CUSTOMIZING & INSTALLING TRIGGERS

    Seems like most advice I see to "permantly secure" a muzzle device to a short barrel to bring it up to legal length is to drill, pin then weld the pin in place. I dislike that solution as it damages the threads of your barrel, removes material from weakest an important area of barrel for accuracy and is darn difficult to undo. I much prefer the BATFE Approved method of four equidistant tack welds. If pin the barrel then welding the pin in is required so if welding anyway, lets not damage our threads or weaken our muzzle. We will discuss further the advantages and techniques to weld your muzzle device and then back up if ever need to swap devices which has been necessary for me several times.

HOW TO TACK WELD A MUZZLE DEVICE

   As in most endeavors there are multiple ways to skin cats. My method may not be the best but it works for me, meets the letter of the law, is vers secure so that brakes/suppressor adaptors/suppressors do not ever turn loose, unscrew or other issues. There is no way to remove a properly tack welded device with the proper tools and some time. I start by test fitting my parts. I place a crush washer on some devices, others I don't. If the shoulder of barrel and device butt up against each other I use a washer. If the device has a shoulder that overlaps the barrel as in some suppressor adapters I do not. When use a washer I install device as if it were not going to be welded by tightening till crush washer is properly compressed. Then I use either a MIG or TIG welder to start puddling up a bead dead center of washer and let it flow. As the puddle grows and makes contact with both the barrel and device that weld is done. Now turn the barrel 90 degrees and repeat till have four equidistant welds at 12:00, 3:00, 6:00 and 9:00 oclock positions of barrel. If pile one up or bubble gum it then can touch up a bit with a grinder but if thin it out too much remember to reweld to keep your weld job legal. All four welds have to make full contact with both barrel and device.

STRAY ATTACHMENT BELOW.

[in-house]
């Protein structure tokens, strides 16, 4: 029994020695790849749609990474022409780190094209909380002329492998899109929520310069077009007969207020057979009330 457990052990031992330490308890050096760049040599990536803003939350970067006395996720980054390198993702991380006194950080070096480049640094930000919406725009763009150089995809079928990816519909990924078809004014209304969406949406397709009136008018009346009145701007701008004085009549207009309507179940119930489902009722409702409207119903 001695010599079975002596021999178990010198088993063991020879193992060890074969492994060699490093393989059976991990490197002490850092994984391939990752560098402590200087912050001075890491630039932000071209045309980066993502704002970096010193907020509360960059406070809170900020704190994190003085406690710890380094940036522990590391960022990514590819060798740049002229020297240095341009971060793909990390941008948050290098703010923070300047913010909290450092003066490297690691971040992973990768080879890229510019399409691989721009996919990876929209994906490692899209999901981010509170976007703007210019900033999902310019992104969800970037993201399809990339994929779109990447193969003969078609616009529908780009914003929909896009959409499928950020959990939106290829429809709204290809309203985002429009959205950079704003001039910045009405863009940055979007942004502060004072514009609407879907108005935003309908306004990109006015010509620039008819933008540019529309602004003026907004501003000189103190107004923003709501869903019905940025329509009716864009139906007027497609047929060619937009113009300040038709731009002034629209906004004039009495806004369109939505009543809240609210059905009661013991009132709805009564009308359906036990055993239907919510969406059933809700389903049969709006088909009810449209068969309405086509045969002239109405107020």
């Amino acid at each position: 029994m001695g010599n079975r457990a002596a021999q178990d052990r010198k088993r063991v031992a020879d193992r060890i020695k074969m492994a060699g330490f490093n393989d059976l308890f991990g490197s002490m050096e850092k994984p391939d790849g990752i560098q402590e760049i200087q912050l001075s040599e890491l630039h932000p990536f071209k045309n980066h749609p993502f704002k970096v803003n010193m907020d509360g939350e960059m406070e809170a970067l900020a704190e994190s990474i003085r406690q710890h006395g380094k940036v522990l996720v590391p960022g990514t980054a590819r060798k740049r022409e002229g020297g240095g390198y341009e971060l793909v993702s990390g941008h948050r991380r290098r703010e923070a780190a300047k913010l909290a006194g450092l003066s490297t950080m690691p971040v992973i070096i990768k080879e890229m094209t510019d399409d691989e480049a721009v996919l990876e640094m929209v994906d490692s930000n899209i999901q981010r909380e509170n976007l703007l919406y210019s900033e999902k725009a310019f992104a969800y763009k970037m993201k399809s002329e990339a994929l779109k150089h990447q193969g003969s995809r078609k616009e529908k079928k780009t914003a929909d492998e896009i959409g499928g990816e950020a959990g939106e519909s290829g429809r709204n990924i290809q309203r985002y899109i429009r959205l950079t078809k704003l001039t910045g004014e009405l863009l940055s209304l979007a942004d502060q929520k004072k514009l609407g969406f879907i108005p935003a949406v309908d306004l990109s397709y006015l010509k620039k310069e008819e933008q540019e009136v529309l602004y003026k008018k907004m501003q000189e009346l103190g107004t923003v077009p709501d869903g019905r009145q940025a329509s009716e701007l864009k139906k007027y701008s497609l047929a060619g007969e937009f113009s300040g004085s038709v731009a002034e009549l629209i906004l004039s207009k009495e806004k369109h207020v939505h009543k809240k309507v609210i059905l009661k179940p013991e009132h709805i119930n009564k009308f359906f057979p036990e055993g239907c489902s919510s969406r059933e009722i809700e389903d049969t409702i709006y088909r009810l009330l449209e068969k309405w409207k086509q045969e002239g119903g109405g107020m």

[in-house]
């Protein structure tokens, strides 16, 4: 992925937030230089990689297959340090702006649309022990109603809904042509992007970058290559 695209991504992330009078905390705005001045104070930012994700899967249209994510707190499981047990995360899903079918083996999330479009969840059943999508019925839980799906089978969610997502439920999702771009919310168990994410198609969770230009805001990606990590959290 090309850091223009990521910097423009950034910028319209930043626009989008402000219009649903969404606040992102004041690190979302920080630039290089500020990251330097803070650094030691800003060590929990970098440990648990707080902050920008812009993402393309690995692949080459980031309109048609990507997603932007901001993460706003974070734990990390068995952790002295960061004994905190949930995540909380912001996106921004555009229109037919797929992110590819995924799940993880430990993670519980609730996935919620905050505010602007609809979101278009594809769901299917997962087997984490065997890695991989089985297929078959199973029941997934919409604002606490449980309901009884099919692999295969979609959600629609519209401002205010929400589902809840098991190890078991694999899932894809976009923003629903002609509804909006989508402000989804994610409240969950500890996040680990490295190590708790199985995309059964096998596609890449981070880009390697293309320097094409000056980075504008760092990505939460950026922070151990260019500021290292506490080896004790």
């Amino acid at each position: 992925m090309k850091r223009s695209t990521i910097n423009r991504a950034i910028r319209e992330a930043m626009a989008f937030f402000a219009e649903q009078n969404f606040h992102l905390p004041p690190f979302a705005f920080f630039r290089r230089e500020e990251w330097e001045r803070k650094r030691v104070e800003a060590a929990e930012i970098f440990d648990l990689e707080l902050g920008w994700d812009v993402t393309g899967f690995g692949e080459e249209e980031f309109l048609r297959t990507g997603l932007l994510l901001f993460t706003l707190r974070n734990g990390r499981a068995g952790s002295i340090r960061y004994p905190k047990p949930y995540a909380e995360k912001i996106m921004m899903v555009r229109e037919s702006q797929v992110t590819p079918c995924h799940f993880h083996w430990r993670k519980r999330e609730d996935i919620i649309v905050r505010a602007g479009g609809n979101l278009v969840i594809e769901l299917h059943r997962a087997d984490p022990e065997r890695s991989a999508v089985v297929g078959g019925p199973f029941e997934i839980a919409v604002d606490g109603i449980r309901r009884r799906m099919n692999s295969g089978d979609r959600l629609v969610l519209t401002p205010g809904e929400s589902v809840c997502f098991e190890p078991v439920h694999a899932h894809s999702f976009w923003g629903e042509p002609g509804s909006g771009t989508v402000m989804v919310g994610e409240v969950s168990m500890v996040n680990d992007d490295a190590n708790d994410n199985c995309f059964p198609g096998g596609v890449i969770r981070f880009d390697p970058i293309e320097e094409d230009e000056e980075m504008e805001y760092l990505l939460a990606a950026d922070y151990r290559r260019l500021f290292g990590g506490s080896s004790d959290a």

REMOVING A TACK WELDED DEVICE

  With the proper tools removing a tack welded device is much easier than a blind pinned device. All thats needed is a die grinder or a dremel tool with a cut-off wheel. Carefully take your cut-off wheel and cut into the weld right on top of crush washer until weld is totally severed. Be very careful not to cut into shoulder of barrel or muzzle device. Once all four tack welds are cut then it should not take significant force to remove device with proper tool. If have to lean on your tool may not have a weld cut completely. I find this much easier than grinding on a device to find a blind pin, drive the pin out then remove the device. Tihe best part is now you have a barrel that does not have damaged threads and thinned muzzle from drilling the pin location. Also a little careful touch-up grinding on shoulder of barrel and device after touching up finish that usually looks so good nobody can tell either were ever modified. Have one muzzle brake now welded for the third time and two berrels that have their second device attached with no visible damage or loss of accuracy/performance.

TACK WELDED SUPPRESSOR

   Why would someone weld their suppressor to a rifle? My reason is to extend an under 16" barrel to its legal 16" minimum length without adding a second tax stamp to the rifle as and SBR. Any rifle with an under 16" overall barrel length must have either a BATFE Form 1 to build or buy a prebuilt SBR on Form 4. We have to get a stamp for the suppressor at $200 to begin the process and honestly I don't care to shoot an SBR without a can as its oppressively loud and has significant muzzle blast and can have some muzzle climb issues. If I am going to be putting a can on an SBR whenever I shoot it may as well leave it on. Sealed cans are generally less expensive than quick-change cans so I source inexpensive sealed suppressors and match to a barrel where overall length of the two exceeds 16" then if permanently attach the two your rifle only requires a single stamp for the suppressor instead of two stamps for an SBR plus the can. The $200 saved pays half the price of the next sealed suppressor for another one stamp rifle. Thats easy math for me and a lot less trouble getting two forms through the system.

 

RIFLES WITH WELDED DEVICES

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